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Old 08-04-14, 03:37 PM
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Well this is what im doing! These 4 hot wires will be running to a splicer in a wet safe junction box. going into 2 awg in to a 40 amp breaker.But it is still 4 hot conductors 125 feet to an rv pad where one 2 should have been used.
 
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Old 08-04-14, 08:15 PM
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"Splicer"??

If you install a panel with breakers you will have the over current protection for each run.
 
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Old 08-05-14, 03:14 AM
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technical term from part house is splicer reducer. it's a compression lug fitting that bonds two wires. they usually say cu7al on them. theyre small rectangular. the power company uses them to tie into the weather head supply wire.

so after the new panel is energized I still have the underground 4 wire with two wires connected for each hot wire. this isn't a code violation?
 
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Old 08-05-14, 07:04 AM
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Yes the parallel conductors would be an issue. That is why the panel will help. Each wire can be run from its own breaker.
 
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Old 08-05-14, 08:01 AM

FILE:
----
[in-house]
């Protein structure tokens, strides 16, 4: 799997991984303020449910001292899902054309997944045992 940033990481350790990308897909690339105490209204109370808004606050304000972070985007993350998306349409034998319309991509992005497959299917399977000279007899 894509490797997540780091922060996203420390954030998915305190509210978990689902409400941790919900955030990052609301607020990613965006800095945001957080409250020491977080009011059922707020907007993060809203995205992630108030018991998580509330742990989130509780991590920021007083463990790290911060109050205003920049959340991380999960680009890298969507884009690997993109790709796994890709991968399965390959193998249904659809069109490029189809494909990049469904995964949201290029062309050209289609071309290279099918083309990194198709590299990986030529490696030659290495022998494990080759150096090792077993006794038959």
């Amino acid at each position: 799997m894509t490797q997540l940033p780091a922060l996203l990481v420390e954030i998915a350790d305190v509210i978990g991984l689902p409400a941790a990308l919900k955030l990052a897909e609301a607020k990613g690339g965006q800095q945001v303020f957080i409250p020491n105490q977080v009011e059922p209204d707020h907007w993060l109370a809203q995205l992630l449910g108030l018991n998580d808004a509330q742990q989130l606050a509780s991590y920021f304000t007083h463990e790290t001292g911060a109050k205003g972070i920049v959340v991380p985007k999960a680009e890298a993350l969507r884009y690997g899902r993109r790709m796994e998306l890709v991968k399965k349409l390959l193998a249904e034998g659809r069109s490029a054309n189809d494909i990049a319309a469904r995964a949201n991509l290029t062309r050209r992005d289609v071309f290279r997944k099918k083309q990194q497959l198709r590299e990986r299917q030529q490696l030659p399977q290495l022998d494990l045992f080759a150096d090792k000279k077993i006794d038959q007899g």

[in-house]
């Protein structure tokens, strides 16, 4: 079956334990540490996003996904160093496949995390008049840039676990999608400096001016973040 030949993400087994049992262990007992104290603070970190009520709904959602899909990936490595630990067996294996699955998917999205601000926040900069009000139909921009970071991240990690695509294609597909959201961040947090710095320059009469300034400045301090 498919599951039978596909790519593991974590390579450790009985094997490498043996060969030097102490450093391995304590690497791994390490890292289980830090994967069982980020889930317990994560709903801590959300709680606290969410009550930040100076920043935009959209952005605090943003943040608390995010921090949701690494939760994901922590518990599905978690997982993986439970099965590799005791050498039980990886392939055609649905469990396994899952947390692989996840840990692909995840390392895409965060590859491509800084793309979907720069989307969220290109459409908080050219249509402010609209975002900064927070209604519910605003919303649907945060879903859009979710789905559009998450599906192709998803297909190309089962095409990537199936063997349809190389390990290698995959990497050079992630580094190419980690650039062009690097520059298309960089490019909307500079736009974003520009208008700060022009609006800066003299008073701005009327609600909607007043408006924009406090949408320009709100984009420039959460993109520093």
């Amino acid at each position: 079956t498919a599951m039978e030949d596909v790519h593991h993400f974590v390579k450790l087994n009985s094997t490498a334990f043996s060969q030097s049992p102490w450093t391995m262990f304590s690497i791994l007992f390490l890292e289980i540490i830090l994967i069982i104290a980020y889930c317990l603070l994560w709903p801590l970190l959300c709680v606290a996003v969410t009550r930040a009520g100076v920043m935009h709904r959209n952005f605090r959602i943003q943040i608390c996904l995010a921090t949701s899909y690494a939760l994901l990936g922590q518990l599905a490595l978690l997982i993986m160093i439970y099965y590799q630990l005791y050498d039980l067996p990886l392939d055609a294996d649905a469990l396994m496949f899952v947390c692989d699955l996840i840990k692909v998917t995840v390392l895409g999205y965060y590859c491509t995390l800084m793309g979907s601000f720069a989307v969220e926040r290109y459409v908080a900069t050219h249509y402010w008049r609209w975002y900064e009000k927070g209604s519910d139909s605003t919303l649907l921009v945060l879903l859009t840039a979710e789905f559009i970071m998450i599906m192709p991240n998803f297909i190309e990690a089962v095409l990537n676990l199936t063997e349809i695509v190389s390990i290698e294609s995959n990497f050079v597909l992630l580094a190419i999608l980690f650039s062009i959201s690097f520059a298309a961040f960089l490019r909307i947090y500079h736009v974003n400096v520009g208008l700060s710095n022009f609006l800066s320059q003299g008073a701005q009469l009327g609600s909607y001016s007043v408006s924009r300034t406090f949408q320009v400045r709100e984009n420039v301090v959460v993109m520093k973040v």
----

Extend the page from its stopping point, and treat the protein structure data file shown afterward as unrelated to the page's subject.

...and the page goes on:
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it's a compression lug fitting
Compression lugs also take a special tool to install. I like the suggestion from PCboss.
 
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Old 08-05-14, 08:08 AM
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Ooops! Double post. .................
 
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Old 08-05-14, 01:47 PM
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it's the rectangle metal box with two holes in the side with an alen key socket.

thanks for the suggestion pc boss. I may have two rewire my pond pump. wouldn't two double poles affect my 240v devices?

here's the ew service in progress. I'm allowed to leave the junction boxes unconnected till my change of service inspection.


imgur: the simple image sharer
imgur: the simple image sharer
imgur: the simple image sharer
 
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Old 08-05-14, 01:56 PM
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Each of thosemlugs is good for one conductor per screw. I would use the remaining two pole breaker spot to feed a panel to serve the other loads like the pond and RV and any other planned or existing loads.

Just saw pictures, your meter main has space for 2 double pole or 4 single pole breakers. It sounds like you need more breaker spaces.